Vogt, M., Küller, P., Hertweck, D., & Hales, K. (2011). Adapting IT governance frameworks using domain specific requirements methods: Examples from small & medium enterprises and emergency management. In Proceedings of the Americas Conference on Information Systems.

How do you find a research gap?

The aim of all research is to add to or enhance existing knowledge. Arguably, we can only achieve this once we understand the work that has already been carried out in a given field. There are varying opinions, depending on the field of inquiry and methodological approach involved, regarding the level of familiarity a researcher should have with existing literature prior to commencing fieldwork, however it is generally accepted that research should fill gaps in the literature. It is perhaps surprising, then, that so little is written about just how to find a “research gap” in the first place.

Finding the literature

The most obvious way to find a research gap is simply to read and analyse the relevant literature. However, this is easier said than done, as the volume of published literature can be staggering. Fortunately, there are some excellent bibliographic databases, which can speed the process of searching for relevant literature. Literature analysis may then be approached either qualitatively or quantitively.

Qualitative literature analysis

A qualitative analysis may involve the development of a concept matrix (Webster & Watson, 2002) or similar.

Figure 1: Example of a concept matrix (adapted from Webster & Watson, 2002)

Legend: O (organisation), G (group), I (individual)

The concept matrix assists researchers to organise the literature they have read, according to the concepts it relates to. It can be adapted, depending on the area of interest. In the example above, for instance, units of analysis are included.

Quantitive literature analysis

Quantitative analysis of literature may be carried out using a variety of tools, from systematic reviews to meta-analyses, citation analyses, and text mining (Marrone, 2017). Choice of tools may be determined to some extent by the ability of the researcher to acquire or access the technical expertise to leverage them.

Find the gap, or create one?

Reading and analysing the literature may reveal gaps which can be explored, however Alvesson & Sandberg (2011) suggest that research gaps may also be created by the researcher. By linking together work which has previously been considered separately, a researcher can uncover uncharted territory. In this way, opportunities to contribute to existing knowledge are constructed (Locke & Golden-Biddle, 1997) rather than merely identified.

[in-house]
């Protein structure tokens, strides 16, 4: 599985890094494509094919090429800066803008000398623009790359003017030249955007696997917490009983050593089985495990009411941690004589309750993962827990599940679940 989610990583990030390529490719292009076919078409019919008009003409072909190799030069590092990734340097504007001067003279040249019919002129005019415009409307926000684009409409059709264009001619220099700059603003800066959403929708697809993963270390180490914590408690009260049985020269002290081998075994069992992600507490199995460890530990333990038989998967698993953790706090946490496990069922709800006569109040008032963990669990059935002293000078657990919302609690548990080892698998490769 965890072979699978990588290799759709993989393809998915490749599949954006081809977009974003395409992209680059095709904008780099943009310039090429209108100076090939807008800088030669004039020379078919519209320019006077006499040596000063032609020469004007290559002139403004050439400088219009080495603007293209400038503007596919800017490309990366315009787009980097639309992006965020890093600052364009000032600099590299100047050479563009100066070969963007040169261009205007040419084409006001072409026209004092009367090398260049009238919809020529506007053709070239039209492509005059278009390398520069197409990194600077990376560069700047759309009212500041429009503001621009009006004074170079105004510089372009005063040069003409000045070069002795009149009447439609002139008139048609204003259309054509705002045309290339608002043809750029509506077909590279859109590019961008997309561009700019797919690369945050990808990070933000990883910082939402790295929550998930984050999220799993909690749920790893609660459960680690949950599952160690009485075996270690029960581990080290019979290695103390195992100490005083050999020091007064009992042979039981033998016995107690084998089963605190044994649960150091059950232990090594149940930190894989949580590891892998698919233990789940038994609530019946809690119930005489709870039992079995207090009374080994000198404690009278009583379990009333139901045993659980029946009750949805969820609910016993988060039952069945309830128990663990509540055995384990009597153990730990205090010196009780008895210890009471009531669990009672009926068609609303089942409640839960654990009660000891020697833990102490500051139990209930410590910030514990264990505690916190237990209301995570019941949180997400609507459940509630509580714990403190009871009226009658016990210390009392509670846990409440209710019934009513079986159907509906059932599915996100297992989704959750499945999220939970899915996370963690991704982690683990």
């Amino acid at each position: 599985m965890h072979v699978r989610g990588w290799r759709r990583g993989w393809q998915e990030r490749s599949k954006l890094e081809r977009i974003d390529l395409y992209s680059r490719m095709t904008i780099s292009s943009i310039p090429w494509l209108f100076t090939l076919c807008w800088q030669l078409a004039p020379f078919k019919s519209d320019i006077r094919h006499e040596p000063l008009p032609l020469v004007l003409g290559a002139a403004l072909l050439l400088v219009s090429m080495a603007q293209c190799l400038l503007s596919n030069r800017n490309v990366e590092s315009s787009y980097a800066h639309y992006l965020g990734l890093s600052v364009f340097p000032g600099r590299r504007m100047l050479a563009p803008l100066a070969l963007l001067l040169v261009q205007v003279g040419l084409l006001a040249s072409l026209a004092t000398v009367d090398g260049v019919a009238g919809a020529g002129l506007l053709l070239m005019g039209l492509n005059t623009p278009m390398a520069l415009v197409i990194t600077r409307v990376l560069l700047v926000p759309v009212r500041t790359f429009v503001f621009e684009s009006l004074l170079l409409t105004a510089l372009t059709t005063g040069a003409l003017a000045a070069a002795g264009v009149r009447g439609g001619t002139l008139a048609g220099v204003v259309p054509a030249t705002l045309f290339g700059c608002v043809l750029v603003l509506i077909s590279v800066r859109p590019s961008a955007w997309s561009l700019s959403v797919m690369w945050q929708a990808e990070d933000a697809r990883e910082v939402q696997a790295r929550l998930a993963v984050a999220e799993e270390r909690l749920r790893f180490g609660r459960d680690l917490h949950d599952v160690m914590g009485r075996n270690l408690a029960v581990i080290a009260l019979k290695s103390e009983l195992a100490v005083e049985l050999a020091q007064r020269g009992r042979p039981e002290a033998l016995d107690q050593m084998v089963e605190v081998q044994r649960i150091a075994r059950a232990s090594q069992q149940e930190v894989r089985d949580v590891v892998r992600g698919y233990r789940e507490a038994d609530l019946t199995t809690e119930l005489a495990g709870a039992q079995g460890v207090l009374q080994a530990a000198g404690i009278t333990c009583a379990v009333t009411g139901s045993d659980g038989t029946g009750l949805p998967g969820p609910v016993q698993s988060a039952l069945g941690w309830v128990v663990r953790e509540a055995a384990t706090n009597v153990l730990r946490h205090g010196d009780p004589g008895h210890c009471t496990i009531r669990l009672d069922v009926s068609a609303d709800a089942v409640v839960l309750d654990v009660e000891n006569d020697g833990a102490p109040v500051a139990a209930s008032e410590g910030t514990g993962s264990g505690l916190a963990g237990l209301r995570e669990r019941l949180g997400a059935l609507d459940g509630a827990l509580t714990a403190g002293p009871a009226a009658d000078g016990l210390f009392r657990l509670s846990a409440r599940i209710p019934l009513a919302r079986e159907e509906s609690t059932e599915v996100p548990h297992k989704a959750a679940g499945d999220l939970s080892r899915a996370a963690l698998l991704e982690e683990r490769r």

What does a “research gap” look like?

Several authors have sought to characterise research gaps, describing the various forms they can take, whether considered from the perspective of objectively identifiable existing gaps in research (gap finding) or as opportunities to construct new “gaps” (gap creation). Some examples are summarised below.

Figure 2: Characteristics of research gaps (Click to see image bigger)

Gap-finding frameworks

Step-by-step guides to finding research gaps are hard to come by, however in the field of medical epidemiology, a framework for identifying research gaps from systematic reviews of literature has been published (Robinson et al., 2011). In this field, the PICOS framework (Population, Intervention, Comparison, Outcome, Setting) is commonly used to characterise a research gap. Robinson et al. (2011) suggest that an analysis of the reason for the existence of the gap can further inform the development of research questions. The reasons elucidated by Robinson et al. (2011) for the existence of research gaps are similar to the characteristics of gaps described by other authors, as shown in figure 2 (Characteristics of Research Gaps).

There are many ways to go about identifying research gaps, perhaps so many that the options may on occasion be overwhelming. A considered approach, coupled with knowledge and utilisation of the tools available to assist in research gap-finding, is likely to result in improved research design.


  • Alvesson, M., & Sandberg, J. (2011). Generating research questions through problematization. Academy of Management Review. 36(2), 247-271 [doi:10.5465/AMR.2011.59330882]
  • Hallgren, M. (2012) The construction of research questions in project management. International Journal of Project Management, 30(7), 804-816.
  • Locke, K., & Golden-Biddle, K. (1997) Constructing opportunities for contribution: Structuring intertextual coherence and “problematizing” in organizational studies. Academy of Management Journal, 40: 1023–1062.
  • Muller-Bloch, C. & Kranz, J. (2015) A framework for rigorously identifying research gaps in qualitative literature reviews. International Conference on Information Systems 2015 [available at: https://aisel.aisnet.org/icis2015/proceedings/ResearchMethods/2/]
  • Marrone, M., & Hammerle, M. (2017). Relevant Research Areas in IT Service Management: An Examination of Academic and Practitioner Literatures. Communications of the Association for Information Systems, 41, 517-543.
  • Robinson, K. A., Saldanha, I. J. & McKoy, N. A. (2011) Development of a framework to identify research gaps from systematic reviews. Journal of Clinical Epidemiology, 64(12), 1325-1330.
  • Sandberg, J., & Alvesson, M. 2011. Ways of constructing research questions: Gap-spotting or problematization? Organization, 18: 23–44.
  • Webster, J., & Watson, R. T. (2002). Analyzing the past to prepare for the future: Writing a literature review. MIS Quarterly, 26(2), 13-23